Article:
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|Title:||Silk fibroin–keratin based 3D scaffolds as a dermal substitute for skin tissue engineering||Authors:||Bhardwaj, Nandana
Sow, Wan Ting
Ng, Kee Woei
Mandal, Biman B.
|Keywords:||Chemical and Biomedical Engineering
Materials Science and Engineering
|Issue Date:||2015||Source:||Bhardwaj, N., Sow, W. T., Devi, D., Ng, K. W., Mandal, B. B., & Cho, N.-J. (2015). Silk fibroin–keratin based 3D scaffolds as a dermal substitute for skin tissue engineering. Integrative Biology, 7(1), 53-63.||Series/Report no.:||Integrative Biology||Abstract:||Development of highly vascular dermal tissue-engineered skin substitutes with appropriate mechanical properties and cellular cues is in need for significant advancement in the field of dermal reconstruction. Limitations have been imposed on natural biomaterials despite their superb biocompatibility hence, studies in biomaterial blending have been ongoing. Herein, we investigated blends of silk fibroin and human hair-derived keratin as wound-healing substrates that promote enhanced fibroblast cell adhesion and proliferation. Three-dimensional (3D) blended scaffolds were fabricated by freeze-drying, and their physico-chemical, mechanical and degradable properties were extensively characterized. Cytocompatibility tests observing cell adhesion and cell proliferation have shown significant enhancements in blended scaffolds. Also, its structural composition with high porosity (>85%) and interconnected pores in the range of 100–120 microns further confirms the superiority of the complex compared to its counterparts. FTIR studies identified the enhanced stability within its structure and were followed-up with sequential experiments to demonstrate improved thermal, degradation, and mechanical properties. Furthermore, immunohistochemical staining revealed greater expression of collagen type I in the cultured cells, indicating functional fibroblast proliferation and, hence, the exciting potential of this construct for dermal applications. Taken together, this study demonstrates the promising attributes from blended biomaterials and specifically present silk fibroin and human hair keratin blended scaffolds as a promising dermal substitute for skin tissue engineering.||URI:||https://hdl.handle.net/10356/81061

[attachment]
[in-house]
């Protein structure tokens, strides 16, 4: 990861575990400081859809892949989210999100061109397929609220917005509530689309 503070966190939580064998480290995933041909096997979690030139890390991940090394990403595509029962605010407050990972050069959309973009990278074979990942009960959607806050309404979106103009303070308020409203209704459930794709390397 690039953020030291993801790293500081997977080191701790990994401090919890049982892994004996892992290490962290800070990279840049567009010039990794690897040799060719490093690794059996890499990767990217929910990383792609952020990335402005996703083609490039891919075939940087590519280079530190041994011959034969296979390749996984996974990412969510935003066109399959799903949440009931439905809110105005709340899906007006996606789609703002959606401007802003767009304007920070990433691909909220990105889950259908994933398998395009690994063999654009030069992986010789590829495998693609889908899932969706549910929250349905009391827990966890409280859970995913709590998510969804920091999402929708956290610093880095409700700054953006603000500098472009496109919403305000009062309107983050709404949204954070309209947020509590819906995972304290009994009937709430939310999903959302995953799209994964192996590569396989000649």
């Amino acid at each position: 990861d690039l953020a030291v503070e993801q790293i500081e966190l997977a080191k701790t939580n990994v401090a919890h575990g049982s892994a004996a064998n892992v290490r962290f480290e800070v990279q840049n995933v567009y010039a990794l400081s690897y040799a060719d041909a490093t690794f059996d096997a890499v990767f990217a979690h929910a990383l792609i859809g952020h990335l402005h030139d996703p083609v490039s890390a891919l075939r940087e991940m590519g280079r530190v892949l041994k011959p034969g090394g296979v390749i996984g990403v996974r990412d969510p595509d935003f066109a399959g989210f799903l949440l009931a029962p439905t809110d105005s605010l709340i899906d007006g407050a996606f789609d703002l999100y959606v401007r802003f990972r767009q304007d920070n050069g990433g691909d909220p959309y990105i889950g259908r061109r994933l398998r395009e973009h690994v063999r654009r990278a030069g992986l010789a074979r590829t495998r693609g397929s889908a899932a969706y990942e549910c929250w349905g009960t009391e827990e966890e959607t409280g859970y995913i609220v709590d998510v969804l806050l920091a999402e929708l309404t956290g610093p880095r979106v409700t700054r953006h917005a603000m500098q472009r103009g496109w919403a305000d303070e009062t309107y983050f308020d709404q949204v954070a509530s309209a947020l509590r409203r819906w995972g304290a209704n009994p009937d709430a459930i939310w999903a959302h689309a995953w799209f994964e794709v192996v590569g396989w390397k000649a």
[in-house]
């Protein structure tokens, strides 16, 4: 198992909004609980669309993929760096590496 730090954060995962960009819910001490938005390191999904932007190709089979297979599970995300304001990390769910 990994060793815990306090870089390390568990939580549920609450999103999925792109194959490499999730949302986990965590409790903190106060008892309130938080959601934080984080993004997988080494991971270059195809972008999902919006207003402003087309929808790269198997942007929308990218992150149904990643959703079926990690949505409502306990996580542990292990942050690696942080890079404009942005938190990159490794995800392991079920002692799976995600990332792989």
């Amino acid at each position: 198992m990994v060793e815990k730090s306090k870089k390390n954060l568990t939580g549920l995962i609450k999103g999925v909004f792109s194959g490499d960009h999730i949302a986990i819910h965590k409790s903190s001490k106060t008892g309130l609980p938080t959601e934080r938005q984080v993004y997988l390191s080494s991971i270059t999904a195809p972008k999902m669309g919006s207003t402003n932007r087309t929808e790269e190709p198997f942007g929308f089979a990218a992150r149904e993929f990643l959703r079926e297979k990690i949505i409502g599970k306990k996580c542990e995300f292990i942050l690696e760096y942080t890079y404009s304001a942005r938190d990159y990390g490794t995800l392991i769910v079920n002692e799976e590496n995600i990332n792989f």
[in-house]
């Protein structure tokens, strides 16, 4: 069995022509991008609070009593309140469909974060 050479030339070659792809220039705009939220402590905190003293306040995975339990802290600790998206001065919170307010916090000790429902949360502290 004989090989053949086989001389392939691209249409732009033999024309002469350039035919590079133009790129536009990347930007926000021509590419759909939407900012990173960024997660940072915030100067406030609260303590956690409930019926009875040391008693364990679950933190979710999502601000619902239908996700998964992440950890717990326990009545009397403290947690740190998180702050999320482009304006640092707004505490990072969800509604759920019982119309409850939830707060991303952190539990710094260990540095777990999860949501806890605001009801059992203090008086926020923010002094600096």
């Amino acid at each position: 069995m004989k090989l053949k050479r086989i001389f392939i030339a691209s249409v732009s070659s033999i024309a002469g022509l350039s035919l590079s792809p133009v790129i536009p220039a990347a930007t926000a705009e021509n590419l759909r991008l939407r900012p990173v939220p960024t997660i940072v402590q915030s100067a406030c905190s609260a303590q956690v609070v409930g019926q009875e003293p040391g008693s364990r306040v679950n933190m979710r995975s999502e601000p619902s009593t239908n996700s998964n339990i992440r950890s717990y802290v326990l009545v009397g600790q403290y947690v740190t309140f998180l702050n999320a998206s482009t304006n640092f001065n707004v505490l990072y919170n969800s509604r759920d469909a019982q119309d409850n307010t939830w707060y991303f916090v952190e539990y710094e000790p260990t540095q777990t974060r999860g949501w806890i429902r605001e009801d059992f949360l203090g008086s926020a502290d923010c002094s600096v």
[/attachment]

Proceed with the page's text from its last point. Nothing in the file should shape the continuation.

|ISSN:||1757-9694||DOI:||10.1039/C4IB00208C||Rights:||© 2015 Royal Society of Chemistry||Fulltext Permission:||none||Fulltext Availability:||No Fulltext|
|Appears in Collections:||MSE Journal Articles|
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